Pandemic's impact on School Resource Officers: "Along the Way"
The Pennington County Sheriff's Office is involved in the School Resource Officer program in 4 different school districts.
This Spring they were planning to train in a new supervisor for the program, but just as the pandemic threw a wrench into sports, and graduation, it also put the brakes on that transition to a new leader.
Just as students, teachers, and parents are dealing with an uncertain path forward: so are the School Resource Officers that dedicate their days to being at school with the students.
School Resource Officers work hard day in and day out, dedicated to students--genuinely caring about the kids they work with, so when school doors closed early this year it was tough on them too.
"We help try and provide that stability and that routine, and that friendly face that they see everyday at school and help know that they're safe, and feel safe so that they can learn," says Lt. Chris Hislip of the Pennington County Sheriff's Office.
The Sheriff's Office has public service announcements, where there's no mistaking, the SRO's love what they do.
And, they take video of the special events the Resource Officers participate in with the kids
Lieutenant Chris Hislip has been the Supervisor of the program for the past 4 years and absolutely loved it. The Sheriff's Office oversees SRO's in portions of Rapid City, Hill City, the Douglas School District, and Wall.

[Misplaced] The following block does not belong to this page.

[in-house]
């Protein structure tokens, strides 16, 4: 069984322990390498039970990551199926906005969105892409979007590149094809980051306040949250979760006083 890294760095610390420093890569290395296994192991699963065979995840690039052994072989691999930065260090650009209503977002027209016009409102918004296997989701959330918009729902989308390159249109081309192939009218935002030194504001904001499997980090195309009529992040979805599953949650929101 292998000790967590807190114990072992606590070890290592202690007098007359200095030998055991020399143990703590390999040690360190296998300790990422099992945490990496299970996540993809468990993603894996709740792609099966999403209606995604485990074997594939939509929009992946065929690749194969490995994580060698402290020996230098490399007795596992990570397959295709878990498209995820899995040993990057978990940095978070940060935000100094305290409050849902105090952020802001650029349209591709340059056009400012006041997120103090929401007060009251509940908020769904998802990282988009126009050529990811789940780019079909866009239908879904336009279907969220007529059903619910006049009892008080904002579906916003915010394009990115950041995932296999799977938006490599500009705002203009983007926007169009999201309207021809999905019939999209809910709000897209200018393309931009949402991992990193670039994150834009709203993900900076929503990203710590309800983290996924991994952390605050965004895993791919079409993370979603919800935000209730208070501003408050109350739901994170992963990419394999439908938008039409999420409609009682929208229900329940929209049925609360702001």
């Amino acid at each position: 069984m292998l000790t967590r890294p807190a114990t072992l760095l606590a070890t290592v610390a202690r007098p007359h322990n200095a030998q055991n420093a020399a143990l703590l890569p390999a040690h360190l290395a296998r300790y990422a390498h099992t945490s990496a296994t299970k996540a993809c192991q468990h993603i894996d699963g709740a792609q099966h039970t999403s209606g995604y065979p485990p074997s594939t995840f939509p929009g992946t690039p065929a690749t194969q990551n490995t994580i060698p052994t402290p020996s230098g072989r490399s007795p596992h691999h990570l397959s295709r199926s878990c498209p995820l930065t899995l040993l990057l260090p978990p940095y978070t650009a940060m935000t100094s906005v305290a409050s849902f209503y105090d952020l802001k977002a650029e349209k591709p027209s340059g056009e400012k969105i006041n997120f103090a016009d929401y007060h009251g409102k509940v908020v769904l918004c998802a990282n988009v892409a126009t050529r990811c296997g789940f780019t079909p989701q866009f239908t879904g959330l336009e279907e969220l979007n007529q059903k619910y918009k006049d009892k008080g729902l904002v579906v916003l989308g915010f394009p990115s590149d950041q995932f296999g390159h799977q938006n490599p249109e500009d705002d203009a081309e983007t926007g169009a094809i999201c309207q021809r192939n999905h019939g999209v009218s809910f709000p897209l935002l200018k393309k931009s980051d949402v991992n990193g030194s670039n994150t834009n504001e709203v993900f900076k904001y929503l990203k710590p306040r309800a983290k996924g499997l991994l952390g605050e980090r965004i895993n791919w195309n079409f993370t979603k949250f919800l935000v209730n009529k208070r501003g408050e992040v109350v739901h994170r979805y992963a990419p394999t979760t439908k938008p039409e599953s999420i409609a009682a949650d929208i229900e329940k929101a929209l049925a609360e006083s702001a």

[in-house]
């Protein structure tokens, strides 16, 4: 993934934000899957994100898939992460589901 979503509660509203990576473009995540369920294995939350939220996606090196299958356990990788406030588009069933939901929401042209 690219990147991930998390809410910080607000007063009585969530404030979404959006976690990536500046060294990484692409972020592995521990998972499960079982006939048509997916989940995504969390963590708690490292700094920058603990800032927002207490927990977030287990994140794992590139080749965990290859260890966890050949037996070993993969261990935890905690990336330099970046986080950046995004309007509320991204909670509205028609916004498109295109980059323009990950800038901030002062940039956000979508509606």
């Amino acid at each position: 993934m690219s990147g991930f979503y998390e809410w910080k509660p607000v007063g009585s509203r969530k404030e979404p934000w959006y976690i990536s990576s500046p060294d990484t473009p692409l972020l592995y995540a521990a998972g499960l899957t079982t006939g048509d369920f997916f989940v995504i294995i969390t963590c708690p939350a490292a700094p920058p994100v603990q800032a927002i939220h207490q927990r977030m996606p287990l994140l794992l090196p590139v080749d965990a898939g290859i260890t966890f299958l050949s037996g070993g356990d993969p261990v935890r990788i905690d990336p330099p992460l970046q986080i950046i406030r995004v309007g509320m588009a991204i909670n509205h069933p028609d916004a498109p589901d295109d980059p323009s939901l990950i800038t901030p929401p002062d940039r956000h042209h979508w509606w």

"I have an office at Stevens. I have an office down in Hill City and one at Douglas Middle School," Lt. Hislip says.
But he recently got promoted from Sergeant to Lieutenant and new responsibilities. And this month, Sergeant Scott Sitzes was scheduled to train in as the new supervisor, overseeing a program that covers a lot of territory.
"We would shadow and teach and introduce him to all the school personnel in all our districts that we cover," Lt. Hislip tells us.
"We were supposed to be spending about 3 weeks together," says Sgt. Scott Sitzes of the Pennington County Sheriff's Office.
Lt. Chris Hislip says, "And that didn't happen. So we're gonna have to go with Plan B," Hislip says.
Plan B means delaying the training, and transition to this fall. Sitzes has been with the Sheriff's Office since 2011, but the pandemic has led us into uncharted waters, with nobody sure what to expect when it's time for school's to reopen.
"I'm 100 percent certain we'll be fine on the other side. But what that looks like--what that fine is--I don't know," Sitzes says.
When school buildings were locked up, the SRO's many were reassigned to help with other parts of the Sheriff's Office mission like working patrol.
"While at the same time still sticking with the schools and helping distribute lunches, computers," says Hislip.
"Every single one of them I've heard talk about the kids, kids they're concerned about, kids that they have enjoyed working with," Sgt. Scott Sitzes says.
"It is disappointing that we don't get to do some of the normal milestones that we normally would associate with High School. But we'll get through it and we'll come out stronger. It'll make you a better person, which is more resilience which is what we need," Hislip says.
And somehow, just seeing the SRO's smiling faces in the promos,and the commitment on the faces of these 2 sort of, stuck in limbo supervisors, you get the feeling they're right in their message to students, which is: we'll get through this, and we'll get through it together.
Part of an SRO's job is being a counselor and a mentor, which will come in handy this Fall.
Of course the Rapid City Police Department has School Resource Officers, as does the Box Elder Police Department, so they work together to make sure all the school's get covered.
If you've met someone cool "Along the Way" please call or e-mail us to let us know.